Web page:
The coronavirus pandemic has forced Alamo Drafthouse into bankruptcy.

The Alamo Drafthouse, known for its quiet zones, movie-themed treats, and film parties, is now in hot water after suffering a major blow during the coronavirus pandemic. The Texas-based movie theater chain filed for Chapter 11 and was sold to one of its previous investors, Altamont Capital Partners, and affiliates of a new backer, Fortress Investment Group.

The company confirmed that operations will continue as normal and the Chapter 11 filing and sale will allow the theaters to gain enough capital to continue under the restrictions of the coronavirus pandemic.

"Alamo Drafthouse had one of its most successful years in the company’s history in 2019 with the launch of its first Los Angeles theater and box office revenue that outperformed the rest of the industry," the company's executive chairman, Shelli Taylor said in a statement. “We’re excited to work with our partners at Altamont Capital Partners and Fortress Investment Group to continue on that path of growth on the other side of the pandemic, and we want to ensure the public that we expect no disruption to our business and no impact on franchise operations, employees and customers in our locations that are currently operating."

However, as part of the bankruptcy, the Alamo Drafthouse will close some of its underperforming locations and start to restructure its lease obligations. The original Alamo Drafhouse Ritz in Austin is one of the theaters that did not make the cut and will be closing its doors permanently. Other theaters include the Alamo Drafthouse in Kansas City, Missouri, and in New Braunfels, Texas. Despite the closures though, plans to open a new location in Brooklyn are still on track.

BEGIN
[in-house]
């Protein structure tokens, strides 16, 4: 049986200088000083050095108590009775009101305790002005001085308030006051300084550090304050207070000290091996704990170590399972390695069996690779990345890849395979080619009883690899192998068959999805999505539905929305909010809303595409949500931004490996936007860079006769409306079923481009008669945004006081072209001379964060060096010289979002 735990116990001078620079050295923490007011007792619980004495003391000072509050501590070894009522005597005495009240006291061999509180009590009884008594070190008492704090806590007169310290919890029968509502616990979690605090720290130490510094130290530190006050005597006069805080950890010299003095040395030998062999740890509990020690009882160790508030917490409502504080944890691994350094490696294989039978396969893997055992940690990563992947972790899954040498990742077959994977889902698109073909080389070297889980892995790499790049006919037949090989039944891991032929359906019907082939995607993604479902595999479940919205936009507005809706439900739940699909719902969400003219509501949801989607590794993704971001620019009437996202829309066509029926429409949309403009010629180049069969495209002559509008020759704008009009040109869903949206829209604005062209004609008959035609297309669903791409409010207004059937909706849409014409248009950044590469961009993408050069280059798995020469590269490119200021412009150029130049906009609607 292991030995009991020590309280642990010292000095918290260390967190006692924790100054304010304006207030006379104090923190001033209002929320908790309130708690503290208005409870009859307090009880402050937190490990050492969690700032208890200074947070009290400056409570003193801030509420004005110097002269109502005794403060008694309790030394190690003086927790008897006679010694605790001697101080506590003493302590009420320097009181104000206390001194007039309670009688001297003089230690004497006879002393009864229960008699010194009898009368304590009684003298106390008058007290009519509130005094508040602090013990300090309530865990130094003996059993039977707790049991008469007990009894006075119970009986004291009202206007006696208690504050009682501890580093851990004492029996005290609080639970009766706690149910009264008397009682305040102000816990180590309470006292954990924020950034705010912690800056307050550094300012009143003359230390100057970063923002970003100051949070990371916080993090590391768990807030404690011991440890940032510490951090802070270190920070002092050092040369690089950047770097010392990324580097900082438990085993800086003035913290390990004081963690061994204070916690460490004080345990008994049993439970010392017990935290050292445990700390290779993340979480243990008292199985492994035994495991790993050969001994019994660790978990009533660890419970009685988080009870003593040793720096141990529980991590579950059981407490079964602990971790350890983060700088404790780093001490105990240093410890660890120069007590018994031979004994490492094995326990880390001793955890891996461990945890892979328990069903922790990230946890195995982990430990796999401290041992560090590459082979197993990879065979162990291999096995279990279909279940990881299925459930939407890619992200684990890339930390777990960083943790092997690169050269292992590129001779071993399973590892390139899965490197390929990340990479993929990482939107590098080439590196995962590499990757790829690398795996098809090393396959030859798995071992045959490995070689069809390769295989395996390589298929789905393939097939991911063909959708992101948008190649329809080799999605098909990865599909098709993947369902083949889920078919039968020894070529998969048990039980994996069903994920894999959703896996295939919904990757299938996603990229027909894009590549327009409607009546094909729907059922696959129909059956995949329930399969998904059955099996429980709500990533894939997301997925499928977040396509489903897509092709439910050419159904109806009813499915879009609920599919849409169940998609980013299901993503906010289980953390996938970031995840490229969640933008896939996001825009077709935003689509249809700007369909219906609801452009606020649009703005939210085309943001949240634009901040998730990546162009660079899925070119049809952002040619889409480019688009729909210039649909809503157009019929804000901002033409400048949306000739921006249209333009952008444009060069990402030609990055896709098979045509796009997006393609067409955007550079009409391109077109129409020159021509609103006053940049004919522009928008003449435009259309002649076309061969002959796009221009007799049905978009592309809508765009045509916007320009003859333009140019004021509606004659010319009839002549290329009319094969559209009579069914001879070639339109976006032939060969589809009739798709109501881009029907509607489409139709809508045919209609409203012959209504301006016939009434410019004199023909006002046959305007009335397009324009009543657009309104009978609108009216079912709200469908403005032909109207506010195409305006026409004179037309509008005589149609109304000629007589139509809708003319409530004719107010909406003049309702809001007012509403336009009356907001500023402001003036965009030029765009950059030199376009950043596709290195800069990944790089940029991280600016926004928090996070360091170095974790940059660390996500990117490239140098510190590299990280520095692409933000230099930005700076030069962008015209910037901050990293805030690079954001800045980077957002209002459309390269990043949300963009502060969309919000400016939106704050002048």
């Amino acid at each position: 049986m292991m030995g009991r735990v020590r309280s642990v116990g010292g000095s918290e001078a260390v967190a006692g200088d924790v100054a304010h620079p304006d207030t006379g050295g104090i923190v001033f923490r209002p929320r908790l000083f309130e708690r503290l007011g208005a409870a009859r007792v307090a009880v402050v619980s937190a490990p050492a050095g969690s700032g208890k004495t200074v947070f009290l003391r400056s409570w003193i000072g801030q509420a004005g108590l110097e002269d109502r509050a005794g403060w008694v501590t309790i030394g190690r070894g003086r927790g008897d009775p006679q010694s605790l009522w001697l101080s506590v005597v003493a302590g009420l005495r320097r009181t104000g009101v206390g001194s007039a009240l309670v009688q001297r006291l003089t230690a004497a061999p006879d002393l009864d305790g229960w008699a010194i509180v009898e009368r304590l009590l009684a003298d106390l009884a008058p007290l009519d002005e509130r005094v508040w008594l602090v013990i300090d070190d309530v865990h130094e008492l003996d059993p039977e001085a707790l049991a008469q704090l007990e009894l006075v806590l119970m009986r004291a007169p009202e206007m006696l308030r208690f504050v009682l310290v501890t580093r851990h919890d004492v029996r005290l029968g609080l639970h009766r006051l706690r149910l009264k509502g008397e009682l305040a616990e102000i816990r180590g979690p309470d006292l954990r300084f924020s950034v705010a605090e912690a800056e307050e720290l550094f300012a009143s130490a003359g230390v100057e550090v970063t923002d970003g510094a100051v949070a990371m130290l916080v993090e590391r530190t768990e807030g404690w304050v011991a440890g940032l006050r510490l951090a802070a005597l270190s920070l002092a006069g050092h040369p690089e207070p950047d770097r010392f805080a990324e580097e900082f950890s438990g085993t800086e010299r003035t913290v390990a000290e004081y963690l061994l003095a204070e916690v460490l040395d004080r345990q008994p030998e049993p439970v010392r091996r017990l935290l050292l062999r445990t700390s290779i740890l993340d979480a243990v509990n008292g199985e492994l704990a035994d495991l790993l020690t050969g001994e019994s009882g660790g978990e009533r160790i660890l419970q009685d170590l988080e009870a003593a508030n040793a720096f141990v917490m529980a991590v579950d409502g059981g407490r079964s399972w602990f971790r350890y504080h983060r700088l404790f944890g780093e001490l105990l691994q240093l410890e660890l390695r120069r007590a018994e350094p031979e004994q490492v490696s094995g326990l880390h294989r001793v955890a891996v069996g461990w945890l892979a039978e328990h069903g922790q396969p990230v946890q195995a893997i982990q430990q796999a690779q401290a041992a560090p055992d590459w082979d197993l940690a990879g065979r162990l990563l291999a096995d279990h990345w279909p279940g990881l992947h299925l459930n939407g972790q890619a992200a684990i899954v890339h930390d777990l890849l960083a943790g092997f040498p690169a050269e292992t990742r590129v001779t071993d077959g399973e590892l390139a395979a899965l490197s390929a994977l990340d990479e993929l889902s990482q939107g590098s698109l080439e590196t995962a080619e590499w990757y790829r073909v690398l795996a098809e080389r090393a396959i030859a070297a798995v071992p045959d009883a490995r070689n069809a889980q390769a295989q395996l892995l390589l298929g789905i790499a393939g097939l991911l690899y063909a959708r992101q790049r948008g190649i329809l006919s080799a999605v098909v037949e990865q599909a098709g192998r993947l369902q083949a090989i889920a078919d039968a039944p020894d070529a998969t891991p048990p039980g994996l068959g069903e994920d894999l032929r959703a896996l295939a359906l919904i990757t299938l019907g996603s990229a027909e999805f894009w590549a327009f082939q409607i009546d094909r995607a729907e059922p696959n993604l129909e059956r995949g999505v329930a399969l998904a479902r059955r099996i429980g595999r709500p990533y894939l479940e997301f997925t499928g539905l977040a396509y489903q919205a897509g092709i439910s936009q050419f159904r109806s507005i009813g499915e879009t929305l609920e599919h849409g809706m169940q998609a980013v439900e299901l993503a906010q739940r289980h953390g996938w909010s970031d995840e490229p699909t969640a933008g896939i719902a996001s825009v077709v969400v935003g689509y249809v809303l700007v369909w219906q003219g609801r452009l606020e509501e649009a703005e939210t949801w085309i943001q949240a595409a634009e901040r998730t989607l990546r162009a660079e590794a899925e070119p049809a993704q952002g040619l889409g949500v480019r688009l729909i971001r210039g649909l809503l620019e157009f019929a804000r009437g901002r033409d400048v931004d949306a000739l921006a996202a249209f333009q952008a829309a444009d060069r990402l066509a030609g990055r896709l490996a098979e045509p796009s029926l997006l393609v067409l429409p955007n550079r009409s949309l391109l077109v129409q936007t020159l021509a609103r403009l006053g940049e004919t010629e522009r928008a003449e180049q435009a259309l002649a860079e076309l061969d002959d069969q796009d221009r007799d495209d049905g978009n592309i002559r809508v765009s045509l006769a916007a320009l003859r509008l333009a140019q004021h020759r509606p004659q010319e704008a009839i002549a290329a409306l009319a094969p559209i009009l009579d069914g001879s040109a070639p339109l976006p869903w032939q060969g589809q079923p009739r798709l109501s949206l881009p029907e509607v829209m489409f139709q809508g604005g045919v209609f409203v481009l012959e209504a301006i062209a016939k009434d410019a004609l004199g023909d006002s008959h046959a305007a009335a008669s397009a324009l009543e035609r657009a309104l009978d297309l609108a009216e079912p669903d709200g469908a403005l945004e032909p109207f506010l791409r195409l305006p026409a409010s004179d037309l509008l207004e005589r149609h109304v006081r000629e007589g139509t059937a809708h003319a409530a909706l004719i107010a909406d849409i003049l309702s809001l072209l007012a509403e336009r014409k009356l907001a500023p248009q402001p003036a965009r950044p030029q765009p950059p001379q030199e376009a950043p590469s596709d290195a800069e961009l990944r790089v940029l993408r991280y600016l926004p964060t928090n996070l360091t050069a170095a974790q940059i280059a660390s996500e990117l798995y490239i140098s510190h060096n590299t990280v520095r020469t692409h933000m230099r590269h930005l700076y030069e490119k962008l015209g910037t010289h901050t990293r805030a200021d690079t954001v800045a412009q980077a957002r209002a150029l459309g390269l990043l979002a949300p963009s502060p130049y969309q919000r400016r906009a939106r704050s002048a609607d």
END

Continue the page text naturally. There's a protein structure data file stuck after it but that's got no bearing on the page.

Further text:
The coronavirus pandemic has been hard on the entertainment industry, and especially damaging for movie theaters. However, Alamo founder Tim League remains hopeful for the future of the company.

"Because of the increase in vaccination availability, a very exciting slate of new releases, and pent-up audience demand, we're extremely confident that by the end of 2021, the cinema industry – and our theaters specifically – will be thriving," League said. "We are fortunate to have an incredibly talented and passionate team who are eager to welcome our loyal fans back to our theaters for a cinematic experience that can’t be replicated. That said, these are difficult times and during this bankruptcy, we will have to make difficult decisions about our lease portfolio. We are hopeful that our landlord and other vendor partners will work with us to help ensure a successful emergence from bankruptcy and viable future business."

League will remain involved with Alamo Drafthouse and is in the lender group that will be buying the company's assets. Alamo Drafthouse requested approval for a 75-day timeline from the bankruptcy court for the sale of their assets. They plan to be back and running in no time and want to be prepared to open as soon as they are given the green light. 

How do you feel about the sale of Alamo Drafthouse? Are you planning to go back to the movies once theaters are open? Let us know in the comments.